American Association for Cancer Research
Browse
ccr-21-4061_figure_s1_supps1.pdf (20.53 kB)

Supplementary Figure from Artificial Intelligence-Assisted Serial Analysis of Clinical Cancer Genomics Data Identifies Changing Treatment Recommendations and Therapeutic Targets

Download (20.53 kB)
journal contribution
posted on 2023-03-31, 23:43 authored by Catherine G. Fischer, Aparna Pallavajjala, LiQun Jiang, Valsamo Anagnostou, Jessica Tao, Emily Adams, James R. Eshleman, Christopher D. Gocke, Ming-Tseh Lin, Elizabeth A. Platz, Rena R. Xian
Supplementary Figure from Artificial Intelligence-Assisted Serial Analysis of Clinical Cancer Genomics Data Identifies Changing Treatment Recommendations and Therapeutic Targets

Funding

Sidney Kimmel Comprehensive Cancer Center

History

ARTICLE ABSTRACT

Given the pace of predictive biomarker and targeted therapy development, it is unknown whether repeat annotation of the same next-generation sequencing data can identify additional clinically actionable targets that could be therapeutically leveraged. In this study, we sought to determine the predictive yield of serial reanalysis of clinical tumor sequencing data. Using artificial intelligence (AI)-assisted variant annotation, we retrospectively reanalyzed sequencing data from 2,219 patients with cancer from a single academic medical center at 3-month intervals totaling 9 months in 2020. The yield of serial reanalysis was assessed by the proportion of patients with improved strength of therapeutic recommendations. A total of 1,775 patients (80%) had ≥1 potentially clinically actionable mutation at baseline, including 243 (11%) patients who had an alteration targeted by an FDA-approved drug for their cancer type. By month 9, the latter increased to 458 (21%) patients mainly due to a single pan-cancer agent directed against tumors with high tumor mutation burden. Within this timeframe, 67 new therapies became available and 45 were no longer available. Variant pathogenicity classifications also changed leading to changes in treatment recommendations for 124 patients (6%). Serial reannotation of tumor sequencing data improved the strength of treatment recommendations (based on level of evidence) in a mixed cancer cohort and showed substantial changes in available therapies and variant classifications. These results suggest a role for repeat analysis of tumor sequencing data in clinical practice, which can be streamlined with AI support.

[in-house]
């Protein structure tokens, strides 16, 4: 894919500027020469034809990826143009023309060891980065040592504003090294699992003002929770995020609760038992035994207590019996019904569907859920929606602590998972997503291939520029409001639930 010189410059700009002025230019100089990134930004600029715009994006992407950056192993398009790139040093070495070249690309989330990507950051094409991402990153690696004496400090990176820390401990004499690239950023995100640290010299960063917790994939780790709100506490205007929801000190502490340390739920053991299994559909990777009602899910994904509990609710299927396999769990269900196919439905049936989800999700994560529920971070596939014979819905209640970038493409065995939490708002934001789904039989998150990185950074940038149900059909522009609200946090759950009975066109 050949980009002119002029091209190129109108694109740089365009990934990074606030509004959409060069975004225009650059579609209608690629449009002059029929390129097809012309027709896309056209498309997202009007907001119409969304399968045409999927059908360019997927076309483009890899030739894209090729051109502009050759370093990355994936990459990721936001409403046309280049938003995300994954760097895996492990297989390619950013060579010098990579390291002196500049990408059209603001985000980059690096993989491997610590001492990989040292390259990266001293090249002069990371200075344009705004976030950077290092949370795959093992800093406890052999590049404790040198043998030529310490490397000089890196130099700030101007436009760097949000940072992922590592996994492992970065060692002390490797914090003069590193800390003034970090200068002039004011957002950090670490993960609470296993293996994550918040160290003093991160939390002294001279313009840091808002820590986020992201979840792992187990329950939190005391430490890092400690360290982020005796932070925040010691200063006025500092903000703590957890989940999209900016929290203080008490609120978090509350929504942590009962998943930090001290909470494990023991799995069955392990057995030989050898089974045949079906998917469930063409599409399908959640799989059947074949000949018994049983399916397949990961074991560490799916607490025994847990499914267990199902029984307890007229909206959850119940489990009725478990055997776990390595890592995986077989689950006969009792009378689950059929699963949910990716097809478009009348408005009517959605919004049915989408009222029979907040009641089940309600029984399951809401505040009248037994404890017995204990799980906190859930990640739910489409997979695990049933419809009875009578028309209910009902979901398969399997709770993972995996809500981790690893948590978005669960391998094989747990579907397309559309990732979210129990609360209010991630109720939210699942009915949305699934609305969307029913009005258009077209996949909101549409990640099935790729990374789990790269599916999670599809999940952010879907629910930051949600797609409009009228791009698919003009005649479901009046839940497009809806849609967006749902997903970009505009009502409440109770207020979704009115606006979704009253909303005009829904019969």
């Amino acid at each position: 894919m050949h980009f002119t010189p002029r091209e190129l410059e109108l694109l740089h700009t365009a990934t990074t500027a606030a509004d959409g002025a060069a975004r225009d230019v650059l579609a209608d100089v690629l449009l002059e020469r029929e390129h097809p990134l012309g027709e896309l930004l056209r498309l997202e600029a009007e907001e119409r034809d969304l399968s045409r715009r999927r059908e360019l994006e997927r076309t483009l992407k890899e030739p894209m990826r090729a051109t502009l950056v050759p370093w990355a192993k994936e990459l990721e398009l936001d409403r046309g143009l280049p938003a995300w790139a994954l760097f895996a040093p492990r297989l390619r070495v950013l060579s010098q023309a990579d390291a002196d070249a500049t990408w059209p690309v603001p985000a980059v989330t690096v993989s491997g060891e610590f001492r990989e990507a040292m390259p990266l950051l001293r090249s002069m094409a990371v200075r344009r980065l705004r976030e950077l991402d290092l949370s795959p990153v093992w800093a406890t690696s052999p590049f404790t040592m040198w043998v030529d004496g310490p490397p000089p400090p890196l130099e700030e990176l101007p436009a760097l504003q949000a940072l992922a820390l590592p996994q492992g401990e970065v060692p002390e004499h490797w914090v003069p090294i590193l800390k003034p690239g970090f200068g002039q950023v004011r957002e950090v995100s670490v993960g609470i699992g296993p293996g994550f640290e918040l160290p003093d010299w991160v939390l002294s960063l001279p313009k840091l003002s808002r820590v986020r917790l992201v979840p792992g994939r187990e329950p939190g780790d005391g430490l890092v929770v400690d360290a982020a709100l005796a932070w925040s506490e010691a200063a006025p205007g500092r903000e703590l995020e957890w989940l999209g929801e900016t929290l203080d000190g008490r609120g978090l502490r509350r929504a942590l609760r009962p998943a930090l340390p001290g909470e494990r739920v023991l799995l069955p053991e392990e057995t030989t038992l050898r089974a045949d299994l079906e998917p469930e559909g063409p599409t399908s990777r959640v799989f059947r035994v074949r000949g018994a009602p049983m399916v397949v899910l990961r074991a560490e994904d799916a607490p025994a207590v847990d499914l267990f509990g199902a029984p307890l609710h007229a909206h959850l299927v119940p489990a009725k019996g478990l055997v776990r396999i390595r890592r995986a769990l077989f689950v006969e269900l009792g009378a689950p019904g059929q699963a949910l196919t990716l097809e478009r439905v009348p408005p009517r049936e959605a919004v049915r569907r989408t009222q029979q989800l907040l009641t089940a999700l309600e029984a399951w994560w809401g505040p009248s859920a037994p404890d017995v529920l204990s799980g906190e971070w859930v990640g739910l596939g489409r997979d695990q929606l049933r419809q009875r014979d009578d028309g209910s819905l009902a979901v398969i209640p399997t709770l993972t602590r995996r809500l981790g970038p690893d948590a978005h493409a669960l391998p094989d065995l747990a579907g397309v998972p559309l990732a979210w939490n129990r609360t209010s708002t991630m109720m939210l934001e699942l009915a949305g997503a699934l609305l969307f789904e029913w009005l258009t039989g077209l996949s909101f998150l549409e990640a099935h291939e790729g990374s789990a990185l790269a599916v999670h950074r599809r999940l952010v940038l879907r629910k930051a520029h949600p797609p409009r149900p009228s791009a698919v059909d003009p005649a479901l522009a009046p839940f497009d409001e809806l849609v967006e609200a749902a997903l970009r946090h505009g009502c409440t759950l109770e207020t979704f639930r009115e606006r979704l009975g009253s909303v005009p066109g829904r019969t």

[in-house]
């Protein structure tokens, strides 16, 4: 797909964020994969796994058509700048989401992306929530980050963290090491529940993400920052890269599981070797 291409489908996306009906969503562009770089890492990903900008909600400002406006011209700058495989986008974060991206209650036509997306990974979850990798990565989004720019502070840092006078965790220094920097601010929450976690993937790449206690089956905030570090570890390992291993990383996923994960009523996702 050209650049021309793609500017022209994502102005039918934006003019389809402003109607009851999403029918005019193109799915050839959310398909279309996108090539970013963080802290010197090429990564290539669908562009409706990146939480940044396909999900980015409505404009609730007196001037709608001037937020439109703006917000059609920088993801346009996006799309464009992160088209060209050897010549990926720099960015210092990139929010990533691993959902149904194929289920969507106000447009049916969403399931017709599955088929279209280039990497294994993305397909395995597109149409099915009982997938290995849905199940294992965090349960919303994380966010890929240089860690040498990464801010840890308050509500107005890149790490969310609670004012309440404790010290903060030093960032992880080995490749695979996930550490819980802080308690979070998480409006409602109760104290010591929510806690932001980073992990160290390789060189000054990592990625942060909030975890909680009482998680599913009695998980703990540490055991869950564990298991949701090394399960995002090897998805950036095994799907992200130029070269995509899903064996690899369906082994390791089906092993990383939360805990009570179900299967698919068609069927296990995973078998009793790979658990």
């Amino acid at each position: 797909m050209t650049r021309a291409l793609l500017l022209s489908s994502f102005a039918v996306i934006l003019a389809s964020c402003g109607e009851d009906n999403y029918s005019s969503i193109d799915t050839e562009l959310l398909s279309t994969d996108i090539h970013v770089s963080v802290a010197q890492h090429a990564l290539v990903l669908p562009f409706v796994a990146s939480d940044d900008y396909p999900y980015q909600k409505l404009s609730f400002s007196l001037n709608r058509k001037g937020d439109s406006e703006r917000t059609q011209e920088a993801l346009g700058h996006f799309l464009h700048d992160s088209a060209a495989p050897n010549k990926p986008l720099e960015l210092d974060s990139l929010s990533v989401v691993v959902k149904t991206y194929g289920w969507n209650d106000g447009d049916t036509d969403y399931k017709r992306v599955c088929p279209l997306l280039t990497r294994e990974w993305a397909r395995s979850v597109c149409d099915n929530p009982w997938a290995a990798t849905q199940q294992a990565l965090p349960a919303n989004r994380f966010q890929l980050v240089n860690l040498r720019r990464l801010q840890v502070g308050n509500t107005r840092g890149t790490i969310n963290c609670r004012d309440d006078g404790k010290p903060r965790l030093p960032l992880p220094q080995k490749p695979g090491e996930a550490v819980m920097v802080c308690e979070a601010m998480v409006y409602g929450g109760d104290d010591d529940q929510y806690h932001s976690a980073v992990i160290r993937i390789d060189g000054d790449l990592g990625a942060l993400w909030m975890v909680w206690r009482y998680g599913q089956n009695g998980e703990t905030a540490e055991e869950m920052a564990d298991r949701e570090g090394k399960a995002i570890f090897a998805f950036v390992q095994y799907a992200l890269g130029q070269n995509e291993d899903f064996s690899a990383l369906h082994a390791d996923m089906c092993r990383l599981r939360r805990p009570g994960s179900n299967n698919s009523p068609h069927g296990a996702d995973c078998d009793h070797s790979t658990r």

Usage metrics

    Clinical Cancer Research

    Categories

    Keywords

    Licence

    Exports

    RefWorks
    BibTeX
    Ref. manager
    Endnote
    DataCite
    NLM
    DC